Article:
So, for two examples, if you have ever had someone cut you off in traffic, and felt tempted to a road-rage incident, You might just be nigh to murder right there, whether you admit it or not. If you have ever seen a person that you wanted to undress or bed down that was married to another, or you are married, then you are an adulterer. If you have ever contemplated that you have been unfairly denied a position or goods or life status and wanted what another had you are engaging in coveting, which is the genus for theft. Do you see yourself? I see me. What you should be seeing in yourself and what I see in myself is the problem that is world-wide. I will admit that I didn’t start out seeing my part in the whole equation.


When I was young my own sense of personal rectitude and righteousness was fairly well developed. Externally, I lived an upright, moral and responsible life; I was that Pharisee that Jesus zeroed in on. I seemed to, on the outside, have licked the issues that might steer me towards bad actions. The passage of the years, however, began to point out with ever increasing clarity that my inner man, my heart, was a different matter. My heart was what the Bible calls sinful and oh so very broken. By that I mean that I was easily ruled by selfish interest and concerns; I wanted my way sometimes to the exclusion of the needs of others. In my inner man was this pride, this anger and lust. To be sure, I was able in my life, in large part, to do anything externally I set my mind to, but my heart I could not change. There was the way I lived outside, but there was that part of me on the inside that was ugly and unchangeable, at least by my efforts. I knew what was right, based on my religious upbringing but living out what was right was really hard. I could not pull myself up morally, in my heart, by my bootstraps. Knowing what is right and doing what is right can be two completely separate matters altogether. If you are honest with yourself you will see that you may live outwardly morally but be anything but truly moral in your heart.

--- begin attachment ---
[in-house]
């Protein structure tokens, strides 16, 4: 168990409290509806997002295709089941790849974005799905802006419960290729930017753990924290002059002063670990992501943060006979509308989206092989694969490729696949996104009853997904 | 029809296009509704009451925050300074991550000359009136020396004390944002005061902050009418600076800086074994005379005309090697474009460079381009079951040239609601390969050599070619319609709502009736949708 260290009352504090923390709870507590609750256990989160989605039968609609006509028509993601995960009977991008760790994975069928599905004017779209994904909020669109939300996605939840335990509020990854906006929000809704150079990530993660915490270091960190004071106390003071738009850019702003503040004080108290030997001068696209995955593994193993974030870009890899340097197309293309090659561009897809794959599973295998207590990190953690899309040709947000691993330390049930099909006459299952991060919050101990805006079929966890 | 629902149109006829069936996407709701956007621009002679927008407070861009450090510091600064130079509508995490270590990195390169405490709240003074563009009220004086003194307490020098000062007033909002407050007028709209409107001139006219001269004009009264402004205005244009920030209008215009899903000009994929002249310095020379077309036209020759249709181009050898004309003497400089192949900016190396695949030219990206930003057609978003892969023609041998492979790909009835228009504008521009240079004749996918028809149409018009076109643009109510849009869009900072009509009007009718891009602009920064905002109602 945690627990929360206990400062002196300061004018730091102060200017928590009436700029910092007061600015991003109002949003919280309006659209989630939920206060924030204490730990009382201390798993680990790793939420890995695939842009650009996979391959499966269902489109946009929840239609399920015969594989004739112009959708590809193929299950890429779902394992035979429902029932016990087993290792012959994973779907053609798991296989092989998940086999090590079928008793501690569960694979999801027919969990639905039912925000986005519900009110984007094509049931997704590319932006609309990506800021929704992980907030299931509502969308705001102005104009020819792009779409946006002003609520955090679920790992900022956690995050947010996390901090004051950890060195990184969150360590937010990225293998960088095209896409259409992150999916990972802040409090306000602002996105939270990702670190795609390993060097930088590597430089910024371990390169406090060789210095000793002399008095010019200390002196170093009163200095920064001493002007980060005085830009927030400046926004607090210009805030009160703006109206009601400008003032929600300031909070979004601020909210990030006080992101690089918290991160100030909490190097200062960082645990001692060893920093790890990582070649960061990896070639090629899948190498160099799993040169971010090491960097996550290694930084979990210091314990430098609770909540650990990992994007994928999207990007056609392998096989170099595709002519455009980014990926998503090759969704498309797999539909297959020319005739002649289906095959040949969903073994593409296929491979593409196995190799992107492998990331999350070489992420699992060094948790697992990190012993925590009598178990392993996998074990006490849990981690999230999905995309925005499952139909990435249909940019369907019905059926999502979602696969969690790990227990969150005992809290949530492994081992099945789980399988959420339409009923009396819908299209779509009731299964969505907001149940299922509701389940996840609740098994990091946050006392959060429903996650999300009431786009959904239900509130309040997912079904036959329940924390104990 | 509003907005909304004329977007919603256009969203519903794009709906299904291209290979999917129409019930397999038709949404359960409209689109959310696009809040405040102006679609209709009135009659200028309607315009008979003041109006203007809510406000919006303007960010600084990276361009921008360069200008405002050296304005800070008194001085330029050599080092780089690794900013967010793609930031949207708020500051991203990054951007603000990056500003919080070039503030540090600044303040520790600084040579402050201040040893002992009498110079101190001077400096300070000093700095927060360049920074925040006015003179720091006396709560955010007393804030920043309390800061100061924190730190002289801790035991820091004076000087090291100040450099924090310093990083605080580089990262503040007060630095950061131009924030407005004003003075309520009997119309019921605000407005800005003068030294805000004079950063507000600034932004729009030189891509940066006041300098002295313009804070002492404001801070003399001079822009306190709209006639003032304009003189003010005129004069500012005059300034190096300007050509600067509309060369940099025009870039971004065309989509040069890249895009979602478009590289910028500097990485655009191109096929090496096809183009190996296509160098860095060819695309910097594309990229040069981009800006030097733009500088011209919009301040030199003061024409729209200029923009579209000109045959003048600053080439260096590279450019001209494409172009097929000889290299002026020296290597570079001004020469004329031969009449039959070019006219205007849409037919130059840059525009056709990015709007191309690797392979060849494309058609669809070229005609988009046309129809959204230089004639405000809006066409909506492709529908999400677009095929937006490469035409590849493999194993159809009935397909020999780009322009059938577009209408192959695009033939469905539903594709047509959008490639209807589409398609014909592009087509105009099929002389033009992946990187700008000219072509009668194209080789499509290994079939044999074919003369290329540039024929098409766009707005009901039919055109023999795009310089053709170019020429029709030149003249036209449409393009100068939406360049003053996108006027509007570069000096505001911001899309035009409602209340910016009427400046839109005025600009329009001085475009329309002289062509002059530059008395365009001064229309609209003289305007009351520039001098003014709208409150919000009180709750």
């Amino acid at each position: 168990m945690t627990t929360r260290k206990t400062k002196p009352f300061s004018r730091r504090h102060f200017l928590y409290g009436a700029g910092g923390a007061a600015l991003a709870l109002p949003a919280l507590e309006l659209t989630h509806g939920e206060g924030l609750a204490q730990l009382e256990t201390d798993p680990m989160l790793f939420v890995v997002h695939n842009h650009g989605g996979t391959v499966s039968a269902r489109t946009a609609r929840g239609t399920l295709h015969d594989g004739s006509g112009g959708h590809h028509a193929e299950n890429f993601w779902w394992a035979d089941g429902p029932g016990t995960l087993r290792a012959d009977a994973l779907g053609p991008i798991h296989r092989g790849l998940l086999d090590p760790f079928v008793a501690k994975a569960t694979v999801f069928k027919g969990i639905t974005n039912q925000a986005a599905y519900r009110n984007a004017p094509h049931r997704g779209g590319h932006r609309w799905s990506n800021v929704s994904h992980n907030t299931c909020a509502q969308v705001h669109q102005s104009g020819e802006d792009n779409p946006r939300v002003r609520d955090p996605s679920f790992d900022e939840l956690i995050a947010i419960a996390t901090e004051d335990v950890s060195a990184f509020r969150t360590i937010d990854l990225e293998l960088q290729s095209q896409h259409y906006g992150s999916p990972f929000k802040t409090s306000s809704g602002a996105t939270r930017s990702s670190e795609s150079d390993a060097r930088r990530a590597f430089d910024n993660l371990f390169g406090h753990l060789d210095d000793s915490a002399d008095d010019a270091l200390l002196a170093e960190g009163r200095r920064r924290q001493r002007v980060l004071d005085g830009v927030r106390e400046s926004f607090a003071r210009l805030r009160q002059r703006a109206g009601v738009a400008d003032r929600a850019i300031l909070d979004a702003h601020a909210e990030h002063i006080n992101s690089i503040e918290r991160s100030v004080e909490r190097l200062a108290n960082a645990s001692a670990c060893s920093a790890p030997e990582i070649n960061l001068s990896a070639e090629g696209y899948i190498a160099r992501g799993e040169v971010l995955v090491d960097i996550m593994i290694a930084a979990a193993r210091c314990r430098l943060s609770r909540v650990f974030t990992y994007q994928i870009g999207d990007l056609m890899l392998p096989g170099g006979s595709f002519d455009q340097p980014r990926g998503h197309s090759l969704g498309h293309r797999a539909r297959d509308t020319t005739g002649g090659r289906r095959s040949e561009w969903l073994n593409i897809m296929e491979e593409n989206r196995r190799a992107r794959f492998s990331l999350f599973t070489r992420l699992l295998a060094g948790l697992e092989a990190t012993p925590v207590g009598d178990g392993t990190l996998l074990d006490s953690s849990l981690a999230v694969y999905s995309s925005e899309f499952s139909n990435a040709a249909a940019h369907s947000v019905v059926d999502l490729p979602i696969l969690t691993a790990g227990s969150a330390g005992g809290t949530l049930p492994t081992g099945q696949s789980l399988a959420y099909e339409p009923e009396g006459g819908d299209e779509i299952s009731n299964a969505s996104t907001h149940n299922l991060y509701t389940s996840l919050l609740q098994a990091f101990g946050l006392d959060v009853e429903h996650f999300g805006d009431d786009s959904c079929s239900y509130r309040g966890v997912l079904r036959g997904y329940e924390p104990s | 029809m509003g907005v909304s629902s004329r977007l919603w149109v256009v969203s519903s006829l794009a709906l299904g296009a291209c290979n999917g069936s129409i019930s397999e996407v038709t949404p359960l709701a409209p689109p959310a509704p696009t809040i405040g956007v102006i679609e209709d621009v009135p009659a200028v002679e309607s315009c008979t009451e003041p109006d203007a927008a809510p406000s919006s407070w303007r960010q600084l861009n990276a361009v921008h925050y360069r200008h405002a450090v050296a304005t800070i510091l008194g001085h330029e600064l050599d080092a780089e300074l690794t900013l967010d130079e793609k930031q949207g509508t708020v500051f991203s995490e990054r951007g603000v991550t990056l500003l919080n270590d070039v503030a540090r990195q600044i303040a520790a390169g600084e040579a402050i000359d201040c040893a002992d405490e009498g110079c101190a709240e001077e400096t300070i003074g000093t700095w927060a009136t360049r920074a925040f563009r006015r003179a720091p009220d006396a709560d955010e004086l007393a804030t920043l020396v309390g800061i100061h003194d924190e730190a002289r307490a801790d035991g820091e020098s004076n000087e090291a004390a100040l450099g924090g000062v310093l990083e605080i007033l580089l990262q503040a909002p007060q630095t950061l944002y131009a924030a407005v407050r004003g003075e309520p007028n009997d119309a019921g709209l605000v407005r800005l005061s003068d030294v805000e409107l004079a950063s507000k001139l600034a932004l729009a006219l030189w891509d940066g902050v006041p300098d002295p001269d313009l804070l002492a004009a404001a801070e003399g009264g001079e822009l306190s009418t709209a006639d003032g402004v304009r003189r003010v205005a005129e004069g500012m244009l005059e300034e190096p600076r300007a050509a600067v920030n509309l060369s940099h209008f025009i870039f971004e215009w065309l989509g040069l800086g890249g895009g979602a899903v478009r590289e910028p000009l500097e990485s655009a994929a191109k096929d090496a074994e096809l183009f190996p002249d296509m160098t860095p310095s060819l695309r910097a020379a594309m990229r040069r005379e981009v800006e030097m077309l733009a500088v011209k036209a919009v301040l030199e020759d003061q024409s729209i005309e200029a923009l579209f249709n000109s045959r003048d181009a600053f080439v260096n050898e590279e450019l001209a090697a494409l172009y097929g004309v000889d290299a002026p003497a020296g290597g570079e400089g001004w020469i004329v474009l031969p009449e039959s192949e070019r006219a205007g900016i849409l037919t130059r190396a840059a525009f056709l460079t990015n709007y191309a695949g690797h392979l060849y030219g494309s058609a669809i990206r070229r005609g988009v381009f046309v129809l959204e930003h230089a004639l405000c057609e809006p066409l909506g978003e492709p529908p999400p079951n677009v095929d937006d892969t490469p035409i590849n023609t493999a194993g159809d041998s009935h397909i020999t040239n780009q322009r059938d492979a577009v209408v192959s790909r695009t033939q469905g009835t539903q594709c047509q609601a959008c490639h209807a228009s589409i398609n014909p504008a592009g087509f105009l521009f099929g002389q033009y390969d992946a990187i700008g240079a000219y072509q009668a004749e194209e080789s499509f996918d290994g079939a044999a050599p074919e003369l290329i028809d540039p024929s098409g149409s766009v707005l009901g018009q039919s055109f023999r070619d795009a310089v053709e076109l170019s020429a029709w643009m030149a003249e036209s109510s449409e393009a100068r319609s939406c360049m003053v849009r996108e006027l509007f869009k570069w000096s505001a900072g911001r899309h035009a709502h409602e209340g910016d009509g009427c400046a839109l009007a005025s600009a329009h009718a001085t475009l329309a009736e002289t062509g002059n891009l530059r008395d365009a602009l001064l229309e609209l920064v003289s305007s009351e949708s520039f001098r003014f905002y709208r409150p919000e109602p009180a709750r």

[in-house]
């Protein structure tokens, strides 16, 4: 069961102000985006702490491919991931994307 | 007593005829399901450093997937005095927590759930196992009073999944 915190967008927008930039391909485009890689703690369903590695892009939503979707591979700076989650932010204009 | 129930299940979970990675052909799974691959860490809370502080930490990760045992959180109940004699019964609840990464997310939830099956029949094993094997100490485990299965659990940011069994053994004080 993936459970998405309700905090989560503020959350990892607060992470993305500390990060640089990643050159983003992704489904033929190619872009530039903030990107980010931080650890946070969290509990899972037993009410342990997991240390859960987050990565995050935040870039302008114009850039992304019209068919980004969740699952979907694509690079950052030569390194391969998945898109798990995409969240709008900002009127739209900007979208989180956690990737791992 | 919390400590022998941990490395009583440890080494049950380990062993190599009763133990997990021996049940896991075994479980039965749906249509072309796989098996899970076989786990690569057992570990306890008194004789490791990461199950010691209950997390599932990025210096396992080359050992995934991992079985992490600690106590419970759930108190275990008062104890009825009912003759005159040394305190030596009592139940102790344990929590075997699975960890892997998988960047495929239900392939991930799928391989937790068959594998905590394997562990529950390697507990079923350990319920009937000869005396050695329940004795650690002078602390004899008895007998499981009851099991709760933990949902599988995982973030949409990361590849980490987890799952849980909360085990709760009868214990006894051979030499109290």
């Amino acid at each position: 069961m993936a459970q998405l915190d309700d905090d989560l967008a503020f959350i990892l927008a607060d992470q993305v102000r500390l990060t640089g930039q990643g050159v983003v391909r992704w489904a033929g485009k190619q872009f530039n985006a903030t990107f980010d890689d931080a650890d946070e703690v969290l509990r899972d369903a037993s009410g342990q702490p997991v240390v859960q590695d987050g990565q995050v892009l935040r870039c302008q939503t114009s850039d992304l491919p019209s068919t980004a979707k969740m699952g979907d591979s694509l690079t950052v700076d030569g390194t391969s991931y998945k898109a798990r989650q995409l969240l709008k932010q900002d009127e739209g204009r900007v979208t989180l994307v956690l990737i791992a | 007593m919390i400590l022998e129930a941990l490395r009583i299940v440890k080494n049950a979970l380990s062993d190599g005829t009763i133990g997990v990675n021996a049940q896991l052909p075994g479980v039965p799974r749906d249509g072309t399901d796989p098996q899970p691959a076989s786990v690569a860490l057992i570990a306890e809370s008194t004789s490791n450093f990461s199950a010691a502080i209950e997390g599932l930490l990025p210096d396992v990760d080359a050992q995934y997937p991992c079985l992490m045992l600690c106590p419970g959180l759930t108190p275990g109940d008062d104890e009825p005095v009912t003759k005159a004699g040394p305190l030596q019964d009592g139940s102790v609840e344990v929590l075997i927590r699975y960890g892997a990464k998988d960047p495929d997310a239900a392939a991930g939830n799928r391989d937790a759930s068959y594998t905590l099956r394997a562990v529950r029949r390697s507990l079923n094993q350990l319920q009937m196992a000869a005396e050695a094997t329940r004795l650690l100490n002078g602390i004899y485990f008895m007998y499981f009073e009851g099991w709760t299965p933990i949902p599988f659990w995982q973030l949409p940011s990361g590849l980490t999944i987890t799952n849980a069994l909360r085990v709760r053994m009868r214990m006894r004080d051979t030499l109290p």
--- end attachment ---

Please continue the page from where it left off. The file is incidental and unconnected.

Speaking for myself, I have seen, in my heart, lust (sexual attraction and lust are not synonymous, by the way…lust is concerned with satisfying a passion regardless of the desire or need of another). I have envied the good fortune of another and complained it was not fair that they had prospered and I had not. I have wanted at times what was not mine to have. I have been bitterly angry. Do I need to go on to draw the picture for you? These particular failures or sins are poison; they are death to the heart and soul. I could not cure myself; I did not possess the potion for this heart poison. So the world is broken, you are broken and so am I.


The greatest need for this world, your greatest need, again whether you see it or not, and my greatest need was the action of an internal life-changing power, to forgive my sins and change my heart. Christianity accurately lays out our real problem and points out correctly that we cannot fix the brokenness in our soul, the brokenness that is, at the least, on the inside. I needed a Savior: Christ is that Savior; Christ is the very God-Creator come down as a man to renew, restore and remake me. I needed a Savior to deal with the issue of my sinful heart darkened with pride, anger, lust and envy. This Savior Jesus calls to the world to turn from their sin and bow their knee to his life-renewing power and authority.